9. 9.
    Shimba T (1984) An estimation of center of gravity from force platform data. J Biomech 17:53–60CrossRefGoogle Scholar
  10. 10.
    Masani K, Vette A, Abe M, Nakazawa K (2014) Center of pressure velocity reflects body acceleration rather than body velocity during quiet standing. Gait Posture 39:946–952CrossRefGoogle Scholar
  11. 11.
    Masani K, Vette AH, Kouzaki M, Kanehisa H, Fukunaga T, Popovic MR (2007) Larger center of pressure minus center of gravity in the elderly induces larger body acceleration during quiet standing. Neurosci Lett 422(3):202–206CrossRefGoogle Scholar
  12. 12.
    Konoike Transport Company. Accessed 5 Sept 2016
  13. 13.
    Ouchi Y, Okada H, Yoshikawa E, Nobezawa S, Futatsubashi M (1999) Brain activation during maintenance of standing postures in humans. Brain 122(2):329–338CrossRefGoogle Scholar
  14. 14.
    Bartlett HL, Ting LH, Bingham JT (2014) Accuracy of force and center of pressure measures of the Wii Balance Board. Gait Posture 39(1):224–228. doi: 10.1016/j.gaitpost.2013.07.010 Please check and confirm inserted the page numbers are correctly identified for reference [14]CrossRefGoogle Scholar
  15. 15.
    Clark RA, Bryant AL, Pua Y, McCrory P, Bennell K, Hunt M (2010) Validity and reliability of the Nintendo Wii Balance Board for assessment of standing balance. Gait Posture 31(3):307–310CrossRefGoogle Scholar
  16. 16.
    Park D, Lee G (2014) Validity and reliability of balance assessment software using the Nintendo Wii balance board: usability and validation. J Neuroeng Rehabil 11:99. doi: 10.1186/1743-0003-11-99 CrossRefGoogle Scholar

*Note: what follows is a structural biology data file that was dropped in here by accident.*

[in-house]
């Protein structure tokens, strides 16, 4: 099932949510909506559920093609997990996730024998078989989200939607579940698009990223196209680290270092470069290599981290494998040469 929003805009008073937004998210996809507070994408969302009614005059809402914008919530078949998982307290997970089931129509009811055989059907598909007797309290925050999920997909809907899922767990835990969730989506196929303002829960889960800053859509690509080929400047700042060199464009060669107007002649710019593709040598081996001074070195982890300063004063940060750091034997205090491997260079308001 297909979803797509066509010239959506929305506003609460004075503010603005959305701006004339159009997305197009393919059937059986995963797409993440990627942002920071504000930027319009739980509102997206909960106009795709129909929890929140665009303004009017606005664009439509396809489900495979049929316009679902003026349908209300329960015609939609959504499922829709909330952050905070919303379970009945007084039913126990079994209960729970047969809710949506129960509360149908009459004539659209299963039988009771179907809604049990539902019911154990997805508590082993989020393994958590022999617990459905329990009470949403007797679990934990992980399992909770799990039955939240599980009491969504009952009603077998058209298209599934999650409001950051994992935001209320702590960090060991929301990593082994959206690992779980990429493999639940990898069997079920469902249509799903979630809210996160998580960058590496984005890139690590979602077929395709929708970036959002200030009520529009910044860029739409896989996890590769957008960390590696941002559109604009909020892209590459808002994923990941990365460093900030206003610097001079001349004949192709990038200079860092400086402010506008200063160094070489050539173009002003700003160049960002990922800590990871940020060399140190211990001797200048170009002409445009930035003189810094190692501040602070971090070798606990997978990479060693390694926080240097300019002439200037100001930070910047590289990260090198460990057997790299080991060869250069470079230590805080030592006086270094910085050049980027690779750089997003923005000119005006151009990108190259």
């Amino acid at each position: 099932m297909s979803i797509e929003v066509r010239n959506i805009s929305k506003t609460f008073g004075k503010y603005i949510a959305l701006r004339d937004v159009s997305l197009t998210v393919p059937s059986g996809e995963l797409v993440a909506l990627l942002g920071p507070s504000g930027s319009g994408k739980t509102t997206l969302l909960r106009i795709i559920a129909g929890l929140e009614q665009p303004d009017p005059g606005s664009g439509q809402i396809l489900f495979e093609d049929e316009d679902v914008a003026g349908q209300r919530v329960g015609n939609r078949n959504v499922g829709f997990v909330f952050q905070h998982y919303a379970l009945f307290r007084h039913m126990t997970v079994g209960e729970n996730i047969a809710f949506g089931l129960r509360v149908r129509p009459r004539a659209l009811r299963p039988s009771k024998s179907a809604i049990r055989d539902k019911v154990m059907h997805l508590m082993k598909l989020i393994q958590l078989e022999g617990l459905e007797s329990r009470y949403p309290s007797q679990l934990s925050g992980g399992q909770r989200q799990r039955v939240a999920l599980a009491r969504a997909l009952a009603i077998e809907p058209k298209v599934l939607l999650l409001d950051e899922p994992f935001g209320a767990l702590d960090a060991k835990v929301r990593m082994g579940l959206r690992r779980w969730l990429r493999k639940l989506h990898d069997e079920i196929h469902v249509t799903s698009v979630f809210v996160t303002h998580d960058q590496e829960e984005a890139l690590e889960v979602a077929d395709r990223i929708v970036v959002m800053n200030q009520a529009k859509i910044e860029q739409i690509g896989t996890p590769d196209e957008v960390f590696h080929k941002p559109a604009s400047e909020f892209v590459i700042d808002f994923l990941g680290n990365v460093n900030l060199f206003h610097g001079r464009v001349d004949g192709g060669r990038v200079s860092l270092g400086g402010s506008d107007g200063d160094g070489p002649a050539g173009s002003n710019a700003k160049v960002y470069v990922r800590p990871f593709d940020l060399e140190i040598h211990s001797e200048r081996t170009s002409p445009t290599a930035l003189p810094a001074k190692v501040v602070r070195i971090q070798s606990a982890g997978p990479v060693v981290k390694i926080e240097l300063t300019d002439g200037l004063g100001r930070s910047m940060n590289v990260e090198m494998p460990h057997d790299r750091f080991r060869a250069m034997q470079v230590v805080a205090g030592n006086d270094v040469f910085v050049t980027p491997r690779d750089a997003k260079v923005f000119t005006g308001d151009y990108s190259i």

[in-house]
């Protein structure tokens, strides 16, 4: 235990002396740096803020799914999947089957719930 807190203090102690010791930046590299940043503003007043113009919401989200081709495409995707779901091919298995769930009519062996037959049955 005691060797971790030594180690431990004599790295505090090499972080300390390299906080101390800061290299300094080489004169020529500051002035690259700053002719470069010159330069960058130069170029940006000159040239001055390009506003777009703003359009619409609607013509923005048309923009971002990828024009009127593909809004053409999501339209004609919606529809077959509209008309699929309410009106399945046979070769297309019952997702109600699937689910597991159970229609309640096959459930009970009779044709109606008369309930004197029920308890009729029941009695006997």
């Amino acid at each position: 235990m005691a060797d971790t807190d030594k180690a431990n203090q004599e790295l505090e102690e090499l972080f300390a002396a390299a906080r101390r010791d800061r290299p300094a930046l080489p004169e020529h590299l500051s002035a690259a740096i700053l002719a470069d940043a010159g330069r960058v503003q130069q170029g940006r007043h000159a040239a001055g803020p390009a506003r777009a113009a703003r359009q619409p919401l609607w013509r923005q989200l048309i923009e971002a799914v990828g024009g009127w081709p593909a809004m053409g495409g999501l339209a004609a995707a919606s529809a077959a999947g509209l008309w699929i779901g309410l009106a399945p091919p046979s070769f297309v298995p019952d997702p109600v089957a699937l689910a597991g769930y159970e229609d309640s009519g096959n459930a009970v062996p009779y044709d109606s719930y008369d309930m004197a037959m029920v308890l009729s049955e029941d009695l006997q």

17. 17.
    Huurnink A, Fransz DP, Kingma I, van Dieen JH (2013) Comparison of a laboratory grade force platform with a Nintendo Wii Balance Board on measurement of postural control in single-leg stance balance tasks. J Biomech 46(7):1392–1395CrossRefGoogle Scholar
  18. 18.
    Vukobratovic M, Borovac B (2004) Zero-moment point: thirty five years of its life. Int J HR 1(1):157–173 (World Scientific Publishing Company)Google Scholar
  19. 19.
    Jeong H, Kido M, Ohno Y (2016) Linear discriminant analysis for symmetric lifting recognition of skilled logistic experts by center of pressure trajectory. In: The 38th Annual International Conference of the IEEE Engineering in Medicine and Biology Society (EMBC16), August 16–20, pp 4573–4576Google Scholar
  20. 20.
    Scholkopf B, Smola AJ (2002) Learning with kernels, support vector machines, regularization, optimization, and beyond. Massachusetts Institute of Technology Press, ISBN-10: 0262194759, ISBN-13: 978-0262194754Google Scholar
  21. 21.
    Murphy KP (2012) Machine learning, a probabilistic perspective. Massachusetts Institute of Technology Press, ISBN-10: 0262018020, ISBN-13: 978-0262018029Google Scholar
  22. 22.
    Powers DMW (2011) Evaluation: from precision, recall and F-measure to ROC, informedness, markedness & correlation (PDF). J Mach Learn Technol 2(1):37–63MathSciNetGoogle Scholar
  23. 23.
    Martínez AM, Kak AC (2001) PCA versus LDA. IEEE Trans Pattern Anal Mach Intell 23(2):228–233CrossRefGoogle Scholar
  24. 24.
    Fisher RA (1936) The use of multiple measurements in taxonomic problems. Ann Hum Genet 7(2):179–188Google Scholar
  25. 25.
    Rao CR (1948) The utilization of multiple measurements in problems of biological classification. J R Stat Soc Series B Methodol 10(2):159–203MathSciNetzbMATHGoogle Scholar
  26. 26.
    Raschka S (2016) Python machine learning. Packt Publishing Ltd. ISBN-10: 1783555130, ISBN-13: 978-1783555130Google Scholar

Copyright information

© Springer-Verlag Berlin Heidelberg 2017

Authors and Affiliations

  1. 1.Department of Robotics and Design for Innovative Healthcare, Graduate School of MedicineOsaka UniveristySuitaJapan
  2. 2.Division of Health Sciences, Graduate School of MedicineOsaka UniversityOsakaJapan

Personalised recommendations